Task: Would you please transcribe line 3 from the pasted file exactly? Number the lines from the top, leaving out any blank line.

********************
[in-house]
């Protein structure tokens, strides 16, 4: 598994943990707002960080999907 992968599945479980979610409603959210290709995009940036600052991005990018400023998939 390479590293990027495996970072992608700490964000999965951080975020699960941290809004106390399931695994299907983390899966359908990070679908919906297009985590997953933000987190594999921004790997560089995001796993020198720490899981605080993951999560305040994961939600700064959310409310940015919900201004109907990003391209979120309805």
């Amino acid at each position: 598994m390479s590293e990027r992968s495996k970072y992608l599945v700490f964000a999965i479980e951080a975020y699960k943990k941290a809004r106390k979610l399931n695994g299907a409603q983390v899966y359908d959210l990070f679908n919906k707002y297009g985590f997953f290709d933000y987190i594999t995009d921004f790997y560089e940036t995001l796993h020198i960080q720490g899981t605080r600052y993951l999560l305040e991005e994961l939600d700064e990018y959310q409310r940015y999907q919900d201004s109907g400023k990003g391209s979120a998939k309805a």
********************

């Amino acid at each position: 598994m390479s590293e990027r992968s495996k970072y992608l599945v700490f964000a999965i479980e951080a975020y699960k943990k941290a809004r106390k979610l399931n695994g299907a409603q983390v899966y359908d959210l990070f679908n919906k707002y297009g985590f997953f290709d933000y987190i594999t995009d921004f790997y560089e940036t995001l796993h020198i960080q720490g899981t605080r600052y993951l999560l305040e991005e994961l939600d700064e990018y959310q409310r940015y999907q919900d201004s109907g400023k990003g391209s979120a998939k309805a």